M’s Adventures Top Ten Restaurants in Italy

A crunchy creamy cannolo. Two would be cannoli.

Obviously, this list is a work in progress as I have not been to that many restaurants, not even 100. First, a word about dessert. Stick to the tiramisu. Except when you really want to try the cannoli and the young man says that they make it in house.

This list is only places that are not super super famous. But, first let me mention one famous place in Verona. Antica Bottega del Vino was recommended to me by a sommelier. It is all the pomp and atmosphere that you did not know you wanted to watch with your food. Maybe they hire the barkeeps to look like Roman gods? The food was clearly cooked by someone trained as a professional chef. It looked like that too. But was still great. I have not included any photos from there because their website shows what the place looks like quite well.

Grilled cheese in ‘nni Lausta.

Peccato del Vino, Otranto, Apulia: The owner will make you feel so welcome and the bubbly doesn’t hurt either. Her dishes are riffs on classics and not in a way that makes them unrecognizable, but in a way that makes them delicious, and distinct.

Those russet filaments of chili make my day. This is in Otranto.

‘nni’ Lausta, Santa Marina, Salina, Aeolian Islands, Sicily: of the many excellent restaurants we tried on Salina, this was the one with the most refined food.

At ‘nni Lausta, the classic caponata is presented with bread crumbs on the side.

Mamma Santina, Santa Marina, Salina, Aeolian Islands, Sicily: For their innovative eggplant parmesan, made with local anchovies but still a traditional dish. All their other food was also excellent. This restaurant is located in a hotel but don’t be put off by that. The restaurant is open air and overlooks the town and the sea.

The upstairs garden of ‘nni Lausta is an oasis.

La Tagliata Fattoria, Positano, Amalfi Coast: A recommendation. Also famous, but still on my list, not for the food which is homemade and good, but for the magical view, and the family. And the elevator.

Everything on this plate was made within an arms length of the plate.

Le Comari di Farfa, Castelnuovo di Farfa, Sabine Valley, Lazio: I think this place is only open as part of special tours. I went with Johnny Madge on an olive oil tasting.

This customized vegetarian lasagne was the star at Le Comari di Farfa.

The place that most likely not to be on anyone else’s list was a camping site. In fact, I can’t even find it on my Google maps… But, don’t judge. If the food served there had been served in a fancy place in Bologna or Verona, people would be raving about it. Their pasta alle vongole was so good that we each had our own serving. The cannoli was as gourmet as you can get (as you can see from the photo at the top) served on a slate plate and with a dusting of powdered sugar. Although cannoli are famous from Sicily, this one was at the other end of Italy… the lesson is that if your navigator (me) says to go there, then try it!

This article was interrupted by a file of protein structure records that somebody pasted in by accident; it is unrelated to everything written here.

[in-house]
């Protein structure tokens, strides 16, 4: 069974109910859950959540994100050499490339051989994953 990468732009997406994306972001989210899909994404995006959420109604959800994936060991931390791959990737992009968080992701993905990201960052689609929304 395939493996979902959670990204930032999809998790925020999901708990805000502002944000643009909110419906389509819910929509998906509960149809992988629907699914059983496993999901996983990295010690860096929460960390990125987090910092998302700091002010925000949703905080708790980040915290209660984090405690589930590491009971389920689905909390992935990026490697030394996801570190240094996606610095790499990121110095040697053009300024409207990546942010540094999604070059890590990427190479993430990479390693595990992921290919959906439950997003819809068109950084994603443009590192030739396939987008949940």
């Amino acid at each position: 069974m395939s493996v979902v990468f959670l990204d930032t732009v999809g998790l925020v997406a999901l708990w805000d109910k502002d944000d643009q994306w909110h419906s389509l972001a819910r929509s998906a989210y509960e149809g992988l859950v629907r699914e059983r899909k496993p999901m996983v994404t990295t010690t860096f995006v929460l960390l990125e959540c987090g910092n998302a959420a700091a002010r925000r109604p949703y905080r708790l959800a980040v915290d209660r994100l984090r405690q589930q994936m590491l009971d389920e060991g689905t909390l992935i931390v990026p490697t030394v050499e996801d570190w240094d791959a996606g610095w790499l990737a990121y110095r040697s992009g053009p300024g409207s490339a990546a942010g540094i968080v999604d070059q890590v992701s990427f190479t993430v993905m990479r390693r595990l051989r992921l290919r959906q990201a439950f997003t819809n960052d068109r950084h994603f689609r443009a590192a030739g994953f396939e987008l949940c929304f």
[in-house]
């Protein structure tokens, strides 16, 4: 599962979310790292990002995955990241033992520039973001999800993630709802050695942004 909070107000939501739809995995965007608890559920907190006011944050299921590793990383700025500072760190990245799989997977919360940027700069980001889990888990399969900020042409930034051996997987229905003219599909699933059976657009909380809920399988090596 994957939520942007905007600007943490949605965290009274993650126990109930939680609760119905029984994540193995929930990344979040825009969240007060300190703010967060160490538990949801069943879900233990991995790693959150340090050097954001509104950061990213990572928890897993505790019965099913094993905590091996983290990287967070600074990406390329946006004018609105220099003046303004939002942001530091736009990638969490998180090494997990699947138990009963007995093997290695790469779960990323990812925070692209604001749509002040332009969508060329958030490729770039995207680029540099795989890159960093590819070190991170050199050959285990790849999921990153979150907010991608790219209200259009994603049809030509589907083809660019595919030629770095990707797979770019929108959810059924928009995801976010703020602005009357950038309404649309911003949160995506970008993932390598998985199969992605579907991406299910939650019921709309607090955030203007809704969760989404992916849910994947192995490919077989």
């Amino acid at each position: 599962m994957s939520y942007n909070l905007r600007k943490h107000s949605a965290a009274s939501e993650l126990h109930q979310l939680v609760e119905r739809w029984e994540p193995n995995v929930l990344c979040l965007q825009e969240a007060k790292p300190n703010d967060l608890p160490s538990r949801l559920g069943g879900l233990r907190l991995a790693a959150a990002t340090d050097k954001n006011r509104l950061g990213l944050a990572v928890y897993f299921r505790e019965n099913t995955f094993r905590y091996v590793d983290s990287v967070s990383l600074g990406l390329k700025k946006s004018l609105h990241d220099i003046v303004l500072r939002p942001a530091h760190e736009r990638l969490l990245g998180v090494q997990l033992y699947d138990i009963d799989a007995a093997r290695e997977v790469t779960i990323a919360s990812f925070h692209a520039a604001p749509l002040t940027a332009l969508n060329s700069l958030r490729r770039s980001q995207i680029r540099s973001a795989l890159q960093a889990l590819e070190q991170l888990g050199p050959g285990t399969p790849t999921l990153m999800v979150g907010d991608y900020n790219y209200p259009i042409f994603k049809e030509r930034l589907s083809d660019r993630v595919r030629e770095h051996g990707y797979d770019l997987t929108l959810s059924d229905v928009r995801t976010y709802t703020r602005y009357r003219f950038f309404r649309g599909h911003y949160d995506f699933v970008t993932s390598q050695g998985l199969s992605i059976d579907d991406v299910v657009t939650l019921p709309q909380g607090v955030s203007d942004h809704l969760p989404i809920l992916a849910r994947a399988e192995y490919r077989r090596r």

Trattoria il borghetto, Salve, Apulia: I recommend this place because the “mayor” of Torre in Pali sent us there. The restaurant is in a small hilltop village and one eats inside a castle courtyard. It has that sort of fairytale feel to it. The meal is a large one with many first courses so make sure you are hungry.

Osteria dell’elefante, Lazio (Where Rome is located): I wrote about this before. I really like them.

Finally, I also recommend the steakhouses (we went to one called 101 Best Steakhouses located near the train station) in Florence. Even if you don’t eat meat. Just thinking about their steak makes me weak at the knees, but their vegetarian ravioli was good too.

Was that ten? But, as I keep finding new ones… I will update this list.

Caffe Freddo

The chocolate syrup is an extra touch. This one is from Naples.

When it is hot in Italy, you want to order a “caffe freddo” (cold coffee) which is sort of like a coffee milkshake. It’s a bit confusing because it is not a “frappe” which is a different drink. I include a photo here so that you can see that a frappe is a coffee which is frothed to the point where it has a frappe/froth/head on top. A caffe freddo has milk added, a frappe does not.

A frappe — not a caffe freddo.

When you see the slush machines spinning with coffee colored caffe freddo, you know that summer has arrived. A caffe freddo is different from an iced coffee or milkshake.

A caffe freddo from Otranto, Apulia.

As an aside, the milkshakes in Italy are quite liquid and not unlike a caffe freddo except that they are not always as cold. Also, you can get a milkshake most of the year but caffe freddo is a summer thing.

A caffe freddo from Salento, Apulia.

The Original Confetti

The English word confetti comes from the Italian word for an almond confectionary. This candy is from the town of Sulmona in Abruzzo, with a tradition stretching back more than three hundred years.

Paper confetti is called “coriandoli” in Italian. And just to be even more confusing the Italian for cilantro is “coriandolo” so a single confetti. In the renaissance, the confetti used for celebrations was coriander seeds in small pieces of paper used as a breath freshener. The almonds coated in sugar were also part of the celebration. At some point these all got mixed up.